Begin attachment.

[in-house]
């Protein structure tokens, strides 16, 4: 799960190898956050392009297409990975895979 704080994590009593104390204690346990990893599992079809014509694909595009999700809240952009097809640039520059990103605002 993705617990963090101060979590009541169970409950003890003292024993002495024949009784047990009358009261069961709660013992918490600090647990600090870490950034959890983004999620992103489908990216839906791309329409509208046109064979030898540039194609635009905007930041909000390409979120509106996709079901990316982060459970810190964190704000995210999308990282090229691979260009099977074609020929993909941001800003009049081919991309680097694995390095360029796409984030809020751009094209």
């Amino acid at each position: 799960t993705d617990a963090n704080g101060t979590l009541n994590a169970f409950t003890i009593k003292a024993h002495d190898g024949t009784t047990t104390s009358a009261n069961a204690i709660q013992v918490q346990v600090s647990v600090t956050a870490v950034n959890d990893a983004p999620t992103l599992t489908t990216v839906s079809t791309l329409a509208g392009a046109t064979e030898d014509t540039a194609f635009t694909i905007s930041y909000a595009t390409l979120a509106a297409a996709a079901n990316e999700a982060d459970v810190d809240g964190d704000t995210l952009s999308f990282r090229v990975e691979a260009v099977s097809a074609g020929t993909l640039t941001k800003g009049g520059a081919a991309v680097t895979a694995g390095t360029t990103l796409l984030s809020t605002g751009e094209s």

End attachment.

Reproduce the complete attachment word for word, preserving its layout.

[in-house]
């Protein structure tokens, strides 16, 4: 799960190898956050392009297409990975895979 704080994590009593104390204690346990990893599992079809014509694909595009999700809240952009097809640039520059990103605002 993705617990963090101060979590009541169970409950003890003292024993002495024949009784047990009358009261069961709660013992918490600090647990600090870490950034959890983004999620992103489908990216839906791309329409509208046109064979030898540039194609635009905007930041909000390409979120509106996709079901990316982060459970810190964190704000995210999308990282090229691979260009099977074609020929993909941001800003009049081919991309680097694995390095360029796409984030809020751009094209």
């Amino acid at each position: 799960t993705d617990a963090n704080g101060t979590l009541n994590a169970f409950t003890i009593k003292a024993h002495d190898g024949t009784t047990t104390s009358a009261n069961a204690i709660q013992v918490q346990v600090s647990v600090t956050a870490v950034n959890d990893a983004p999620t992103l599992t489908t990216v839906s079809t791309l329409a509208g392009a046109t064979e030898d014509t540039a194609f635009t694909i905007s930041y909000a595009t390409l979120a509106a297409a996709a079901n990316e999700a982060d459970v810190d809240g964190d704000t995210l952009s999308f990282r090229v990975e691979a260009v099977s097809a074609g020929t993909l640039t941001k800003g009049g520059a081919a991309v680097t895979a694995g390095t360029t990103l796409l984030s809020t605002g751009e094209s």